The exit wound.
Was the fascination something that grew out of the Kennedy assassination? (His relative sainthood was almost certainly 90% carefully tended illusion, but if only 10% reality it was good for a lot at the top and even more at the bottom - it gave a nation hope, it made an aging, creaking republic seem to have some sort of youth again, ready to do its business fresh from the revolution.) The morbid picking at a scar, a scar that is growing around what we almost certainly know to be a mortal injury to ourselves?
All I know is today the engrossing details of violence, the accurate visual portayal of gore and dismemberment, seems a little out of balance with what might be natural curiousity about pain and death.
Ah, isn't it the vengeful wit in us who dreams of replying to that last time we were embarassed so badly with just the right line, innocent on the surface, cutting just below, vicious after deeper reflection, while gracefully leaving the scene?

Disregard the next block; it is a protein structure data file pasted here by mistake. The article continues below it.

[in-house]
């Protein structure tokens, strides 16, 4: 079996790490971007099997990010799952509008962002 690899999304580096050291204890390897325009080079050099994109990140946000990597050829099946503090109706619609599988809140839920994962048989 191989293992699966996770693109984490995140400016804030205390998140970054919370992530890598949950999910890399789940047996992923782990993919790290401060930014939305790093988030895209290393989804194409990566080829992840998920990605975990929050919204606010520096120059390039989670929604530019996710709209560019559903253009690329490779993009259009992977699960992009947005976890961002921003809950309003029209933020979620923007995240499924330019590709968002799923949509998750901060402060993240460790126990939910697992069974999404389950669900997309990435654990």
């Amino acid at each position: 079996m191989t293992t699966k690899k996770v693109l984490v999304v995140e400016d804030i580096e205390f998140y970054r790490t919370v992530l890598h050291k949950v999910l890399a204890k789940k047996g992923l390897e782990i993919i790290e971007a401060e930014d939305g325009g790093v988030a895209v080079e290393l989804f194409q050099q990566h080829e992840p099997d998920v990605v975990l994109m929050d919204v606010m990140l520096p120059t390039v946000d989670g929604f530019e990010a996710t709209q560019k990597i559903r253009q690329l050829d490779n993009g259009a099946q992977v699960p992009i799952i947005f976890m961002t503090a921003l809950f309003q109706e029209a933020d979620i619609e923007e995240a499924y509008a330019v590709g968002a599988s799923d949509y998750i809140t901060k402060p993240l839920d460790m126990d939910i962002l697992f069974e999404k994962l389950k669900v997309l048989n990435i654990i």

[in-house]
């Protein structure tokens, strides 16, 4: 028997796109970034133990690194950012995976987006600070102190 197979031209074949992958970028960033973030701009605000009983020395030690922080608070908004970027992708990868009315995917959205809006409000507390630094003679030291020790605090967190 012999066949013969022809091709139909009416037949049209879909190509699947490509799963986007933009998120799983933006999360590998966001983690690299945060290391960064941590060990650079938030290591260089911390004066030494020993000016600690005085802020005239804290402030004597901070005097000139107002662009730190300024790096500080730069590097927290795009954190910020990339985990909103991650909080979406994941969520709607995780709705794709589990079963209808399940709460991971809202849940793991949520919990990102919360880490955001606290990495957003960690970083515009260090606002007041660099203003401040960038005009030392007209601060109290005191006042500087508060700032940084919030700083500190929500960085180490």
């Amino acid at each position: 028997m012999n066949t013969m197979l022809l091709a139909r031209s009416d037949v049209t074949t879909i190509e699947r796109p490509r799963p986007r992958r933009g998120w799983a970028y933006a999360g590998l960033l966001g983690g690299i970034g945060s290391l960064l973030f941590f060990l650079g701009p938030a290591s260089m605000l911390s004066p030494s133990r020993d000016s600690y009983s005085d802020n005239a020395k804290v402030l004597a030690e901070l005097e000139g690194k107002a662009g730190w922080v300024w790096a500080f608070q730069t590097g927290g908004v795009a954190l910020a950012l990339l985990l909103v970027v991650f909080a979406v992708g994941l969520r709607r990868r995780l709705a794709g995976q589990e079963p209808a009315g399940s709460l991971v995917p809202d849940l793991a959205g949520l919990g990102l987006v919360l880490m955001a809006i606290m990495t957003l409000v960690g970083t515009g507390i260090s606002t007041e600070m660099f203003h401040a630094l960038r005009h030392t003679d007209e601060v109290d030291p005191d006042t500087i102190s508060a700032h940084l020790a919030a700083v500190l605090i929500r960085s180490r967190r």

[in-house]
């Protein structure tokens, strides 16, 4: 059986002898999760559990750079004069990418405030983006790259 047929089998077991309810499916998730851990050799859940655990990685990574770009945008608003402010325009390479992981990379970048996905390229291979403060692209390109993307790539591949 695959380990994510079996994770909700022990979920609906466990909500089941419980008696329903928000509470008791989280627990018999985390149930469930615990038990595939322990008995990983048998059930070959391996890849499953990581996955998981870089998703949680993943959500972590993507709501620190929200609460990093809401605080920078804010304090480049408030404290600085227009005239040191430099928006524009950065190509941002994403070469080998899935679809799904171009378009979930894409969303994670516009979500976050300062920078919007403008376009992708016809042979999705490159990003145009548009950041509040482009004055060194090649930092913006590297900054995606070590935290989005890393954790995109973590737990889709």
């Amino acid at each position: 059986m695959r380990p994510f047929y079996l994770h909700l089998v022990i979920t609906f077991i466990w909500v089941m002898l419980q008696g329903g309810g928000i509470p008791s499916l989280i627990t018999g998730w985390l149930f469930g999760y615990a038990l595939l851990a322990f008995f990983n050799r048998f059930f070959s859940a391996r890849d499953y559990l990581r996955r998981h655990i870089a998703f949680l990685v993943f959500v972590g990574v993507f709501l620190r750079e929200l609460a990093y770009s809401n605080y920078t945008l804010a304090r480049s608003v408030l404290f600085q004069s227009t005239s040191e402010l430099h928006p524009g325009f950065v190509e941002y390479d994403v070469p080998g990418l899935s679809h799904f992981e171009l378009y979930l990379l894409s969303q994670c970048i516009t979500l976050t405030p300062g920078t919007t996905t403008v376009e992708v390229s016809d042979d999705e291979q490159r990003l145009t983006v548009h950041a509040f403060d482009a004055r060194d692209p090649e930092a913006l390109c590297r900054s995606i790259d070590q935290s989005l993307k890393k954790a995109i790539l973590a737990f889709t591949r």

We all have them. To live without suffering the pain of losing someone important to us could hardly be called living at all. But the wound, its healing, and much worse its failure to heal, are such massive landscapes on our personalities as they develop. Fully healed they are a source of richness and temperament. Scarred over and crippling, the unhealing chancres of past losses make hideously deformed masses of reactions and prejudices out of what could have been our personalities.
© Huw Powell